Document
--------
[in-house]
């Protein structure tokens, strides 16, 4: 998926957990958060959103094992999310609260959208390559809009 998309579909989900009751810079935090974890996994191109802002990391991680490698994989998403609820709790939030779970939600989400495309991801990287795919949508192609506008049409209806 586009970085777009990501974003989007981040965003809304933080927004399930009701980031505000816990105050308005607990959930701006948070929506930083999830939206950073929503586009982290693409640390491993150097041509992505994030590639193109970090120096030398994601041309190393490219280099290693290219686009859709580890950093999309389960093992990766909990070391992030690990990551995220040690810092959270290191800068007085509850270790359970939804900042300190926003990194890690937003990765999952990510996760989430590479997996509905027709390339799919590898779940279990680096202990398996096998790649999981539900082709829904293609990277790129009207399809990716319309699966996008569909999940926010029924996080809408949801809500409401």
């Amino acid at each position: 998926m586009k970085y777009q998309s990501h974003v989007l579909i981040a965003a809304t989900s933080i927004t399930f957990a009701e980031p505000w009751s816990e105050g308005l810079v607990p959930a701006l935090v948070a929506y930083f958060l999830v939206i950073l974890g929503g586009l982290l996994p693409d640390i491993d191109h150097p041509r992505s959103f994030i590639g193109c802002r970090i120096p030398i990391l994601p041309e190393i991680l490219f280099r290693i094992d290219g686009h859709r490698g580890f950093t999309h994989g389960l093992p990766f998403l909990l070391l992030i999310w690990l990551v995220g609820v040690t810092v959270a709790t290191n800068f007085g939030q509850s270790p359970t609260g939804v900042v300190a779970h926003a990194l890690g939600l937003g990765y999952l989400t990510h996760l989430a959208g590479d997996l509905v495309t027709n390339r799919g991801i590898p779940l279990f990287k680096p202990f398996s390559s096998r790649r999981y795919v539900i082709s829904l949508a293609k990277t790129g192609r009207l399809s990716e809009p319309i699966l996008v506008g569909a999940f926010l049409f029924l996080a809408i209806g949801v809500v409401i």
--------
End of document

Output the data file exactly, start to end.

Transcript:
[in-house]
């Protein structure tokens, strides 16, 4: 998926957990958060959103094992999310609260959208390559809009 998309579909989900009751810079935090974890996994191109802002990391991680490698994989998403609820709790939030779970939600989400495309991801990287795919949508192609506008049409209806 586009970085777009990501974003989007981040965003809304933080927004399930009701980031505000816990105050308005607990959930701006948070929506930083999830939206950073929503586009982290693409640390491993150097041509992505994030590639193109970090120096030398994601041309190393490219280099290693290219686009859709580890950093999309389960093992990766909990070391992030690990990551995220040690810092959270290191800068007085509850270790359970939804900042300190926003990194890690937003990765999952990510996760989430590479997996509905027709390339799919590898779940279990680096202990398996096998790649999981539900082709829904293609990277790129009207399809990716319309699966996008569909999940926010029924996080809408949801809500409401």
């Amino acid at each position: 998926m586009k970085y777009q998309s990501h974003v989007l579909i981040a965003a809304t989900s933080i927004t399930f957990a009701e980031p505000w009751s816990e105050g308005l810079v607990p959930a701006l935090v948070a929506y930083f958060l999830v939206i950073l974890g929503g586009l982290l996994p693409d640390i491993d191109h150097p041509r992505s959103f994030i590639g193109c802002r970090i120096p030398i990391l994601p041309e190393i991680l490219f280099r290693i094992d290219g686009h859709r490698g580890f950093t999309h994989g389960l093992p990766f998403l909990l070391l992030i999310w690990l990551v995220g609820v040690t810092v959270a709790t290191n800068f007085g939030q509850s270790p359970t609260g939804v900042v300190a779970h926003a990194l890690g939600l937003g990765y999952l989400t990510h996760l989430a959208g590479d997996l509905v495309t027709n390339r799919g991801i590898p779940l279990f990287k680096p202990f398996s390559s096998r790649r999981y795919v539900i082709s829904l949508a293609k990277t790129g192609r009207l399809s990716e809009p319309i699966l996008v506008g569909a999940f926010l049409f029924l996080a809408i209806g949801v809500v409401i």